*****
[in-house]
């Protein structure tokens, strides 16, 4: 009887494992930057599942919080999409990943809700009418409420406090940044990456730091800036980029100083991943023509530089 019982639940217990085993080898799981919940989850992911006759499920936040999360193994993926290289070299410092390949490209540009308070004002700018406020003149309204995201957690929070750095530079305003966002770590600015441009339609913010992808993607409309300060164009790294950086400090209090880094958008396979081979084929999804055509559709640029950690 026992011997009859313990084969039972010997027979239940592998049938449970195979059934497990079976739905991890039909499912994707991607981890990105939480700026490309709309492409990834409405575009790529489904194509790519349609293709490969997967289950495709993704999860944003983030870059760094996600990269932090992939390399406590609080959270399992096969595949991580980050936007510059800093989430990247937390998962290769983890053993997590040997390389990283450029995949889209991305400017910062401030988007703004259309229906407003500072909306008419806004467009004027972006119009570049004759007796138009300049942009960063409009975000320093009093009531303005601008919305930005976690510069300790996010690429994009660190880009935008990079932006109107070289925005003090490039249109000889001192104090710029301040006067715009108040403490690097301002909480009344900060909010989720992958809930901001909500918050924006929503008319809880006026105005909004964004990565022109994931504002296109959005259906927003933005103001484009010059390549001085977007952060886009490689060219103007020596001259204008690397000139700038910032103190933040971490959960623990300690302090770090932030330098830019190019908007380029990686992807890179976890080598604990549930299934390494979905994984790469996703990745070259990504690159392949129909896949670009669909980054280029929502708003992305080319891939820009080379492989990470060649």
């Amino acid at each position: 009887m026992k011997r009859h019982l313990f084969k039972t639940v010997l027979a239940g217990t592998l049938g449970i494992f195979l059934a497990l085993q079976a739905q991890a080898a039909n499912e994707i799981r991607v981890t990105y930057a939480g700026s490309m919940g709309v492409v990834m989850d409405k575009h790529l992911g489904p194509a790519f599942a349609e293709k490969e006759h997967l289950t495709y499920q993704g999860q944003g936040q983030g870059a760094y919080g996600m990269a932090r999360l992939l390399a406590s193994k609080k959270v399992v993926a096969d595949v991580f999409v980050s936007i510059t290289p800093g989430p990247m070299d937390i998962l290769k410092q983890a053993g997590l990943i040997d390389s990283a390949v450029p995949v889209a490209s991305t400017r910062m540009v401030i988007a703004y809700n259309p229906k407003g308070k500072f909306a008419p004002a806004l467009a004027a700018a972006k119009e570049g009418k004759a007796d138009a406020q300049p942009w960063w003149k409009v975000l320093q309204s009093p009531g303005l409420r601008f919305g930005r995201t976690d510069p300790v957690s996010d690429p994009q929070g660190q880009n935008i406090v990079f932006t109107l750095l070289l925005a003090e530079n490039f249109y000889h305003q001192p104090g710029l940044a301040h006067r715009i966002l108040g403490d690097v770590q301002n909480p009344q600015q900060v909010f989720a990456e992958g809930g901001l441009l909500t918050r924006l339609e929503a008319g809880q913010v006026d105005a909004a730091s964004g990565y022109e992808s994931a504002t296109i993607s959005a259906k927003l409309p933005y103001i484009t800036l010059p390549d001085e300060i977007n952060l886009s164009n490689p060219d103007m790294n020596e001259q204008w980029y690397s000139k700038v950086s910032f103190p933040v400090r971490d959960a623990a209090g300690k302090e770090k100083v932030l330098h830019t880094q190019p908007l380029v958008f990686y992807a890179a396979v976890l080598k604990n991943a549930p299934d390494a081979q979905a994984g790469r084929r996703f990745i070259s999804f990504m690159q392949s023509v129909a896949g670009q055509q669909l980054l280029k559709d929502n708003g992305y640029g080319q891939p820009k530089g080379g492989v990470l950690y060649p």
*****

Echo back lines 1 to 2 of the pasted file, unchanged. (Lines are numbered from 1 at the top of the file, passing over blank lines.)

[in-house]
């Protein structure tokens, strides 16, 4: 009887494992930057599942919080999409990943809700009418409420406090940044990456730091800036980029100083991943023509530089 019982639940217990085993080898799981919940989850992911006759499920936040999360193994993926290289070299410092390949490209540009308070004002700018406020003149309204995201957690929070750095530079305003966002770590600015441009339609913010992808993607409309300060164009790294950086400090209090880094958008396979081979084929999804055509559709640029950690 026992011997009859313990084969039972010997027979239940592998049938449970195979059934497990079976739905991890039909499912994707991607981890990105939480700026490309709309492409990834409405575009790529489904194509790519349609293709490969997967289950495709993704999860944003983030870059760094996600990269932090992939390399406590609080959270399992096969595949991580980050936007510059800093989430990247937390998962290769983890053993997590040997390389990283450029995949889209991305400017910062401030988007703004259309229906407003500072909306008419806004467009004027972006119009570049004759007796138009300049942009960063409009975000320093009093009531303005601008919305930005976690510069300790996010690429994009660190880009935008990079932006109107070289925005003090490039249109000889001192104090710029301040006067715009108040403490690097301002909480009344900060909010989720992958809930901001909500918050924006929503008319809880006026105005909004964004990565022109994931504002296109959005259906927003933005103001484009010059390549001085977007952060886009490689060219103007020596001259204008690397000139700038910032103190933040971490959960623990300690302090770090932030330098830019190019908007380029990686992807890179976890080598604990549930299934390494979905994984790469996703990745070259990504690159392949129909896949670009669909980054280029929502708003992305080319891939820009080379492989990470060649």